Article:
The School of Rembrandt, Untitled Study of Two Men
The School of Rembrandt, Gravure à l'eau-forte, Untitled Study of Two Men
|Artiste:||The School of Rembrandt (1600 - 1700)|
|Titre:||Untitled Study of Two Men|
Gravure à l'eau-forte
|Taille d'image:||7 1/4 in x 4 in (18.4 cm x 10.2 cm)|
|Taille de feuille:||7 1/4 in x 4 in (18.4 cm x 10.2 cm)|
|Taille encadrée:||23 in x 20 in (58.4 cm x 50.8 cm)|
|Signé:||Signed and dated in the plate in the lower right 'Rembrandt 1633.'|
|Edition:||Uncatalogued original etching printed on Oriental paper from the School of Rembrandt.|
|Condition:||An excellent impression, presumably by a student or follower of Rembrandt.|
|24 Hour Sale:||40% Off: $1,200|
This striking piece created by a student or follower of Rembrandt clearly shows the masterful training of its artist, as we witness a sharp contrast between the two figures. Through his use of light and shadow, the artist creates a dramatic difference between his two subjects, highlighting the figure on the left as the more noteworthy of the two.
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|Two men, vastly different in appearance, stand near each other. The figure to
the left appears confident and proud. Standing tall with his hands upon his
hips, he dons a regal outfit with a tall, plumed cap and fine garments cinched
at the waist with a belt. The artist utilizes fine, cross hatched lines to convey
this figure, who appears larger and thereby more important than his counterpart
on the right. The figure on the right appears young and uncertain. Conveyed
in loosely sketched lines with minimal shading, this figure gazes down towards
the ground. The viewer cannot be sure of the identity of these two men, contributing
an element of mystery and intrigue to this piece.
This uncatalogued original etching by a follower or student Harmensz van Rijn Rembrandt (Leiden, 1606 - Amsterdam, 1669) is printed on Oriental paper. This piece is signed and dated in the plate in the lower right 'Rembrandt 1633.'
Catalogue Raisonné & COA:
A Certificate of Authenticity will accompany this work.
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La biographie de The School of Rembrandt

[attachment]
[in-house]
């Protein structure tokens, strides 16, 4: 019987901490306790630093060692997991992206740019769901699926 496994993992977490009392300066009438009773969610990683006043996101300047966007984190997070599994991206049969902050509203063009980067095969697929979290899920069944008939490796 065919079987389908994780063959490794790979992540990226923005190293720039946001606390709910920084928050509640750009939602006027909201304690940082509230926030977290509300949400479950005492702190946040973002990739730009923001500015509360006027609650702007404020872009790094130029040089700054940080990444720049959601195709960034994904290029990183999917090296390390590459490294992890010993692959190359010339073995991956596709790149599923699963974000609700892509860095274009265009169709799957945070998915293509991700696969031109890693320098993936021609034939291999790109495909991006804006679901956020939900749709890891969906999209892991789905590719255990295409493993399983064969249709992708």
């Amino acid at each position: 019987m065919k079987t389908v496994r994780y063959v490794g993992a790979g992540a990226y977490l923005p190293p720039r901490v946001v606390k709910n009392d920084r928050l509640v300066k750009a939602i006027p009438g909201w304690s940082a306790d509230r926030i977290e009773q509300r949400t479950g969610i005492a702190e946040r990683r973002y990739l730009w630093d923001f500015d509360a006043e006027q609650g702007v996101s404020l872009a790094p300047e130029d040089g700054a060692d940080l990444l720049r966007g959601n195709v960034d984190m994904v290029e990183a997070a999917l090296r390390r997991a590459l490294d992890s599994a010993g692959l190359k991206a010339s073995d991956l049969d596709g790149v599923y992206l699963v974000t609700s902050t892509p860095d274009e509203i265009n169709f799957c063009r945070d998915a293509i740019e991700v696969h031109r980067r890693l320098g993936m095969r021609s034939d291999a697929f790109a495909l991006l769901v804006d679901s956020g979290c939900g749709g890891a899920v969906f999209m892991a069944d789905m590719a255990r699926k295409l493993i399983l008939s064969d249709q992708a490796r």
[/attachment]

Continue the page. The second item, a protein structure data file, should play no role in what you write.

Harmensz van Rijn Rembrandt's (Leiden, 1606 - Amsterdam, 1669) school in Amsterdam was one of the busiest art enterprises of the 17th century. As a talented and popular teacher with more than 50 documented students, Rembrandt created not only a name for himself but for his school as well. His name lives on through his own vast artistic oeuvre and through the works that his students created that greatly resemble his artistic style. From paintings to drawings to etchings, his students explored a variety of artistic mediums, creating works of great artistic merit.
Drawing, in particular, played a crucial role in Rembrandt's teaching methods. Rembrandt would create drawings for his students to imitate, and he and his pupils would sketch the same models and landscapes side by the side. As a result of these immersive training methods, Rembrandt's drawings and those of his students retain many stylistic similarities.
Works by the School of Rembrandt display traits that define Rembrandt's artistic style: the delicate handling of line, rendering of expressions and gestures, and description of light. Rembrandt's works display an active use of light and shadow on his figures creating a dramatic chiaroscuro effect while his subjects appear to come to life with their remarkably detailed and human expressions. His students learned such methods from him and expertly applied them to their own works.
Amongst some of Rembrandt's more notable students are Ferdinand Bol (1616 -1680), Gerrit Dou (1613-1675), Carel Fabritius (1622 - 1654), Govert Flinck (1615 - 1660), and Samuel van Hoogstraten (1627 - 1678).
~Derived from http://www.getty.edu/art/exhibitions/rembrandt_drawings/